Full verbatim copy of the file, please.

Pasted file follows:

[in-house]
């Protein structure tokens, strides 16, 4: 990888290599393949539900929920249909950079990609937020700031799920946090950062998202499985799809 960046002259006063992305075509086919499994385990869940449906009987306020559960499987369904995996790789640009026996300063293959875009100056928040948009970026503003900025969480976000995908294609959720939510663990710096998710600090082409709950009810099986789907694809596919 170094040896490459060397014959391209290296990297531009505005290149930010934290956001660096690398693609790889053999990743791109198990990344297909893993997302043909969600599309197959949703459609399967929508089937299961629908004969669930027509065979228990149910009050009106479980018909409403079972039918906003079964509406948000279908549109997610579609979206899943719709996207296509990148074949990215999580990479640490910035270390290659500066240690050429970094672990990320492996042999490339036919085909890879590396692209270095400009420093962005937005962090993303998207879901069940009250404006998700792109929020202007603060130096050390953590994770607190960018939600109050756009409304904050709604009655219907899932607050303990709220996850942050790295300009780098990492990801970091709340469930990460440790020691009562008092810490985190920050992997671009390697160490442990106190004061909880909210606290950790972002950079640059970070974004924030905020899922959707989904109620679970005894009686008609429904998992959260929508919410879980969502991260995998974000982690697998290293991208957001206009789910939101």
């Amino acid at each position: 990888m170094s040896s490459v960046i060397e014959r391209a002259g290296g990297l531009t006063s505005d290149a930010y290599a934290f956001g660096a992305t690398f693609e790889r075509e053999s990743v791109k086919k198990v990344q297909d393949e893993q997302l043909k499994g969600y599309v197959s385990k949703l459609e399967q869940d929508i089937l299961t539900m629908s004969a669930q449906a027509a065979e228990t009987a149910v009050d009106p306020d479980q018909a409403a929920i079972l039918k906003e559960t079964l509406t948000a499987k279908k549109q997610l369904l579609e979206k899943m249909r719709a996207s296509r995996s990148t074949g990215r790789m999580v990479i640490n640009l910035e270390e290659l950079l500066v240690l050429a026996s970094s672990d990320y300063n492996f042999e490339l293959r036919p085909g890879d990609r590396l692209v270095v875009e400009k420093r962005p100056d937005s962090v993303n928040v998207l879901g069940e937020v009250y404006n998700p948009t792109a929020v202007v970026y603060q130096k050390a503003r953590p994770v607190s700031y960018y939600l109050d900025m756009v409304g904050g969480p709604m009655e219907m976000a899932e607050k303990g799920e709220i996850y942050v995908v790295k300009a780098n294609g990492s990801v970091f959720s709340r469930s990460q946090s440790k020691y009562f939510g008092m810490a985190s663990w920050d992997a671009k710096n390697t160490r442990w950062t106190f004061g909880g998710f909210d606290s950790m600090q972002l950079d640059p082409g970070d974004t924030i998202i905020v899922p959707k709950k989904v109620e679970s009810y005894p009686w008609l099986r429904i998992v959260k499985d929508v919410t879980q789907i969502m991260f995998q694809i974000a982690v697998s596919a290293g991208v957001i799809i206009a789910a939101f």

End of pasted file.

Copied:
[in-house]
């Protein structure tokens, strides 16, 4: 990888290599393949539900929920249909950079990609937020700031799920946090950062998202499985799809 960046002259006063992305075509086919499994385990869940449906009987306020559960499987369904995996790789640009026996300063293959875009100056928040948009970026503003900025969480976000995908294609959720939510663990710096998710600090082409709950009810099986789907694809596919 170094040896490459060397014959391209290296990297531009505005290149930010934290956001660096690398693609790889053999990743791109198990990344297909893993997302043909969600599309197959949703459609399967929508089937299961629908004969669930027509065979228990149910009050009106479980018909409403079972039918906003079964509406948000279908549109997610579609979206899943719709996207296509990148074949990215999580990479640490910035270390290659500066240690050429970094672990990320492996042999490339036919085909890879590396692209270095400009420093962005937005962090993303998207879901069940009250404006998700792109929020202007603060130096050390953590994770607190960018939600109050756009409304904050709604009655219907899932607050303990709220996850942050790295300009780098990492990801970091709340469930990460440790020691009562008092810490985190920050992997671009390697160490442990106190004061909880909210606290950790972002950079640059970070974004924030905020899922959707989904109620679970005894009686008609429904998992959260929508919410879980969502991260995998974000982690697998290293991208957001206009789910939101």
């Amino acid at each position: 990888m170094s040896s490459v960046i060397e014959r391209a002259g290296g990297l531009t006063s505005d290149a930010y290599a934290f956001g660096a992305t690398f693609e790889r075509e053999s990743v791109k086919k198990v990344q297909d393949e893993q997302l043909k499994g969600y599309v197959s385990k949703l459609e399967q869940d929508i089937l299961t539900m629908s004969a669930q449906a027509a065979e228990t009987a149910v009050d009106p306020d479980q018909a409403a929920i079972l039918k906003e559960t079964l509406t948000a499987k279908k549109q997610l369904l579609e979206k899943m249909r719709a996207s296509r995996s990148t074949g990215r790789m999580v990479i640490n640009l910035e270390e290659l950079l500066v240690l050429a026996s970094s672990d990320y300063n492996f042999e490339l293959r036919p085909g890879d990609r590396l692209v270095v875009e400009k420093r962005p100056d937005s962090v993303n928040v998207l879901g069940e937020v009250y404006n998700p948009t792109a929020v202007v970026y603060q130096k050390a503003r953590p994770v607190s700031y960018y939600l109050d900025m756009v409304g904050g969480p709604m009655e219907m976000a899932e607050k303990g799920e709220i996850y942050v995908v790295k300009a780098n294609g990492s990801v970091f959720s709340r469930s990460q946090s440790k020691y009562f939510g008092m810490a985190s663990w920050d992997a671009k710096n390697t160490r442990w950062t106190f004061g909880g998710f909210d606290s950790m600090q972002l950079d640059p082409g970070d974004t924030i998202i905020v899922p959707k709950k989904v109620e679970s009810y005894p009686w008609l099986r429904i998992v959260k499985d929508v919410t879980q789907i969502m991260f995998q694809i974000a982690v697998s596919a290293g991208v957001i799809i206009a789910a939101f």